The Well-Tempered Music Guy

Simple thoughts by a simple listener on classical music

Thursday, March 15, 2007

Oh, That Fickle Phil

The New York Philharmonic is a fantastic orchestra with a great big sound. But every once in a while, for reasons an outsider such as I cannot know, the orchestra just phones one in. The rumor is they're picky about the conductors they play for. It's possible that some of these times the orchestra is trying their best, but the conductor is just idiosyncratic and difficult to follow. At any rate, tonight was one of those times. The performance was mushy, limp, and lacked rhythmic drive.

The conductor was Alan Gilbert, who is the son of a violinist in the orchestra. It thus seems awkward and sad that the performance didn't go so well (at least to my ears).

Problems were immediately apparent with Stokowski's famous "Fantasia" orchestration of Bach's Toccata and Fugue in D minor for organ (I read in the program this piece is now apocryphal -- who knew?). I always thought Stokowski's scoring was kind of lame, but tonight's performance lacked the sharpness that even Leopold's reconception of Bach requires. The music stopped and started, and the starts were hesitant and ragged. The fugue was rhythemless and mushy.

Next was the Ligeti Violin Concerto. I can't really comment on modernist pieces such as this. I defer to academics and musicians. All I, as a mere listener, can say is that it was unlistenable.

The first half opened with Webern's orchestration of a movement from Bach's Musical Offering. Not much to say about this either, just that the playing seemed in character with the evening.

Then came the reason I was there, Schumann's Rhenish Symphony. The opening of this piece should grab you immediately; it should hop along like a boy skipping down the banks of the Rhine (nice, right? okay, sorry). On this night, it was languid and sluggish. Gilbert hopped at times on the podium like he wanted some bounce, but he didn't get any. It seemed like he was over-conducting, trying to express every little feeling evoked by the score, rather than determine what must be done by the orchestra so that the score can speak for itself. He was dancing to the performance rather than firmly guiding it. I've never played under any conductor, so it is hard for me to imagine what playing for him would be like. But watching him, I thought his manner helped explain why the performance lacked any rhythmic consistency or drive. He was so busy expressing the music with his body that he could not maintain a steady beat at the same time.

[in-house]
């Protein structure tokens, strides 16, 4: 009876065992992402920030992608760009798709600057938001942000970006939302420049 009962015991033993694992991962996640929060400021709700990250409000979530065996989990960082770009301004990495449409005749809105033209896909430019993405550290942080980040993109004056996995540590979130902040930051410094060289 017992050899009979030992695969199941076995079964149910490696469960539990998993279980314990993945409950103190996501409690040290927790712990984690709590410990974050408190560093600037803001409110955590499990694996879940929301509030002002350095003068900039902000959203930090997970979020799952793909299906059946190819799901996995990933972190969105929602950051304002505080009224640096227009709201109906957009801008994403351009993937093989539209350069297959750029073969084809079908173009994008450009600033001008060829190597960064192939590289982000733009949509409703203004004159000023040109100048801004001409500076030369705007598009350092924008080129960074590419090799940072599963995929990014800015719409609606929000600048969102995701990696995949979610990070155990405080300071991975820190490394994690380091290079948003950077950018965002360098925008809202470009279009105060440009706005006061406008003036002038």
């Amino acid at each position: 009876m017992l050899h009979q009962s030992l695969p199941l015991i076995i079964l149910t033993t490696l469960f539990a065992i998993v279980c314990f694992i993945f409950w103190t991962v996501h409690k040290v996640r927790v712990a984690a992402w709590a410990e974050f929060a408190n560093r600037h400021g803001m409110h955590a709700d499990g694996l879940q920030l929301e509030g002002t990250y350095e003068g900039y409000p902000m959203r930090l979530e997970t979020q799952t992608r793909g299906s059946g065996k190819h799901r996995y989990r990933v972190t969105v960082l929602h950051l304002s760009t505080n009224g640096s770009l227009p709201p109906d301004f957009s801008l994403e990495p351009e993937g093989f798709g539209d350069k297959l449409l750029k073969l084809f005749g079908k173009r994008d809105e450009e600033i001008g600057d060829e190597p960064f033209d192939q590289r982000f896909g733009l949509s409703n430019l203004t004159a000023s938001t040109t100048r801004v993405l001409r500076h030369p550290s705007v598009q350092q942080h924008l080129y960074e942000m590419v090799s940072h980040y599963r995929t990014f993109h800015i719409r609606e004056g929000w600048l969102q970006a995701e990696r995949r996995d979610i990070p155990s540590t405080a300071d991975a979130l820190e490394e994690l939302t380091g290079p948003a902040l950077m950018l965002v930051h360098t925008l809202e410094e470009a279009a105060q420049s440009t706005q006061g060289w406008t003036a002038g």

From those loving expressions, it was also clear that he sought to shape and emphasize every little quirk and effect in the score. Yes, like Director Maazel. But distracting as Maazel's micro-management can be, the orchestra responds sensititively and with pinpoint accuracy to it. They were not nearly as responsive to Gilbert. They seemed just confused and disinterested.

The height of the disappointment was the opening to the weird and wonderful 4th movement. Half the orchestra, I think, expected a longer break. The jarring opening note was chaotically split into several. It was cringe-inducing.

This was actually my second shockingly-lackluster performance in a row. Glenn Dicterow (the common deminator, I suppose) and his Lyric Piano Quartet performed a pair of masterpieces on Sunday at the Barge: Schumann's E-flat and Brahms' G minor (the latter being one of the great pieces of music ever, period). The group was severely under-rehearsed, like I've never seen in a professional performance. There were screw-ups galore, and the playing was at once rough and feeble. Although those works are very difficult, especially the Brahms, these are extremely talented professionals; they clearly didn't take this event (or the venue?) very seriously. Which irked me, I have to say.

But you know what? They all still played a helluva lot better than I could.

1 Comments:

Anonymous Pearlie said...

Well written article.

11:12 PM  

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